Today I was lucky enough to chat with author Brent Kelley when he popped in for cookies.
E: So, Brent. Welcome to Erindipity. Lori Michelle ate all my cookies when she was here last week. Can I offer you a half-eaten donut instead?
B: No cookies? I was told cookies. I don’t know if this is going to work out. All right, fine. Let’s see the half-eaten donut. Ooh, it looks like a jelly! Wait a second. The jelly’s been sucked out of this half! I’m outta here. Whoa, take it easy! You don’t need that… Look, I’m sitting down. See? Just put down the crossbow.
E: Your book is called Chuggie and the Desecration of Stagwater. Where did you get the idea for your book and what was your writing process like? Did you have a rough outline of what you thought would happen, or did you decide to see where it took you?
B: Years back, when I was still in college, I beseeched the cosmos to send me a muse. I was hoping for a pretty lady in skimpy clothes, but I got Chuggie. I was an art major at UW-Stout, so I spent more time drawing him than writing about him. I started scribbling tiny scenes with Chuggie, but I didn’t have any direction. After college, I realized I was working on a book. My girlfriend Keri (who is now my wife) lived about 3 hours from me. Driving to see her on the weekends, I always traveled with my voice recorder (whose name is Booster). So Booster and I would cross through the Wisconsin countryside, and I’d tell him about Chuggie. Eventually, a real story unfolded, but I’d never written a book before. Chuggie and the Desecration of Stagwater took around a decade. No outline, just me jabbering into a voice recorder along Highway 64. I didn’t know how to write good back then, though. Critiques and workshops! Now I can write a little good. And the second book took far less time.
E: You have a blurb from Piers Anthony on your Amazon page. How did that come about?
B: I contacted Piers through his web page, and his staff gave him my message. I got very lucky with the timing, and he was able to fit Chuggie into his reading stack. He reminded me that he wasn’t guaranteeing a positive blurb, just his honest thoughts on my book. I was driving with my wife one night when my pocket started to vibrate. I pulled out my phone and handed it to Keri. She says “It’s from Piers Anthony.” So I says, “Read it! … No! Don’t read it!” In the end, Piers liked Chuggie’s first adventure, and we got some great quotes for the back cover. Piers Anthony is such a cool guy!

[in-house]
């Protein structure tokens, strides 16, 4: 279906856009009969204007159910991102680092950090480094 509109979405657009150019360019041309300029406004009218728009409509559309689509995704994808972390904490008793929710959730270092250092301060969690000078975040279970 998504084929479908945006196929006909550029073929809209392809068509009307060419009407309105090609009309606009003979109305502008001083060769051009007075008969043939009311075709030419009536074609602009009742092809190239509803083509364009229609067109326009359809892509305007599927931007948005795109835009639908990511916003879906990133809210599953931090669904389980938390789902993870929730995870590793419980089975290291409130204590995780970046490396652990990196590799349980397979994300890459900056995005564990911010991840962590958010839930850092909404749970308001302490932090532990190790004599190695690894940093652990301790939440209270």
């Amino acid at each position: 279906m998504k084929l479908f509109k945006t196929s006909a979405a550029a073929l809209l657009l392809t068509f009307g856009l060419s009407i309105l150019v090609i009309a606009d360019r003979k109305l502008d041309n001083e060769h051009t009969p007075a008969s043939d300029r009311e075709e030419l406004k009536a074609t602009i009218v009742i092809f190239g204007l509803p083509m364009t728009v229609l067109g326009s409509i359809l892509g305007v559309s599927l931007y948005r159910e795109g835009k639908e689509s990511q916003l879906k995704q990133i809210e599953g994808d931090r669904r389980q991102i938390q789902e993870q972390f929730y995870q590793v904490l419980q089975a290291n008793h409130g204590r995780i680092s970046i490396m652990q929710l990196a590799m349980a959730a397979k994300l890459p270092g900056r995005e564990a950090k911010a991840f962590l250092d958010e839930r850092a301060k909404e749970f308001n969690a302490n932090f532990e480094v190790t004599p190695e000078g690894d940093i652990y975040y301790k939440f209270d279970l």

E: The book is from Omnium Gatherum Media. What has your experience with them been like?
B: Don’t tell anyone I told you this, but my experience with Omnium Gatherum has been a nightmare. And by “nightmare”, I mean Super Action Happy Fun Time! As with the Piers Anthony blurb, I feel pretty lucky to have gotten in with Omnium Gatherum. Chief Editor Kate Jonez is wonderful to work with. Her editing has really helped me elevate my craft. She’s got a great eye for talent, too, so OG has a whole cavalcade of kickass books. Publishing alongside the other OG authors is really an honor. Someday we’re all going to unite for an Omnium Gatherum Gathering. When we last discussed it, we agreed it should take place at a haunted insane asylum. I just worry that fellow OG authors Ennis Drake and Dean Harrison are going to get me into trouble at the Gathering. I’ll have to bring my A-game, that’s for damn sure.